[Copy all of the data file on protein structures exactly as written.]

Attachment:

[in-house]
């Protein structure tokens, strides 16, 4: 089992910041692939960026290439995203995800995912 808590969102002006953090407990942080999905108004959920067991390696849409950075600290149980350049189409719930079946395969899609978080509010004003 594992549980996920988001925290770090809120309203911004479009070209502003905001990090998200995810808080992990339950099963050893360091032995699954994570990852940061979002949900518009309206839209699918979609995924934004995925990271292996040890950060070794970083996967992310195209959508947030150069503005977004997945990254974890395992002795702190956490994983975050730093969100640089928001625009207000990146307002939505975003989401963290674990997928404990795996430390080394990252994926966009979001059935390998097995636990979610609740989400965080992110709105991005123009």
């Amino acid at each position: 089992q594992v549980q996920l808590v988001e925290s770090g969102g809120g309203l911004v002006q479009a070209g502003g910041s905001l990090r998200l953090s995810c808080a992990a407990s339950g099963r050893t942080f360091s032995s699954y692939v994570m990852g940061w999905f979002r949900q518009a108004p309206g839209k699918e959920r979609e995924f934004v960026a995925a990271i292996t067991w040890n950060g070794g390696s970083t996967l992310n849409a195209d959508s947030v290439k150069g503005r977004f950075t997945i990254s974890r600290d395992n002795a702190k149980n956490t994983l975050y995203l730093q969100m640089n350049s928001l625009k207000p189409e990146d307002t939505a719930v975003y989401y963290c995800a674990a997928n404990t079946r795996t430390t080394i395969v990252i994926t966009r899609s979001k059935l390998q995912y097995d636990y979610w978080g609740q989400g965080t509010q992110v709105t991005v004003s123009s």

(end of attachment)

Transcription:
[in-house]
């Protein structure tokens, strides 16, 4: 089992910041692939960026290439995203995800995912 808590969102002006953090407990942080999905108004959920067991390696849409950075600290149980350049189409719930079946395969899609978080509010004003 594992549980996920988001925290770090809120309203911004479009070209502003905001990090998200995810808080992990339950099963050893360091032995699954994570990852940061979002949900518009309206839209699918979609995924934004995925990271292996040890950060070794970083996967992310195209959508947030150069503005977004997945990254974890395992002795702190956490994983975050730093969100640089928001625009207000990146307002939505975003989401963290674990997928404990795996430390080394990252994926966009979001059935390998097995636990979610609740989400965080992110709105991005123009």
């Amino acid at each position: 089992q594992v549980q996920l808590v988001e925290s770090g969102g809120g309203l911004v002006q479009a070209g502003g910041s905001l990090r998200l953090s995810c808080a992990a407990s339950g099963r050893t942080f360091s032995s699954y692939v994570m990852g940061w999905f979002r949900q518009a108004p309206g839209k699918e959920r979609e995924f934004v960026a995925a990271i292996t067991w040890n950060g070794g390696s970083t996967l992310n849409a195209d959508s947030v290439k150069g503005r977004f950075t997945i990254s974890r600290d395992n002795a702190k149980n956490t994983l975050y995203l730093q969100m640089n350049s928001l625009k207000p189409e990146d307002t939505a719930v975003y989401y963290c995800a674990a997928n404990t079946r795996t430390t080394i395969v990252i994926t966009r899609s979001k059935l390998q995912y097995d636990y979610w978080g609740q989400g965080t509010q992110v709105t991005v004003s123009s």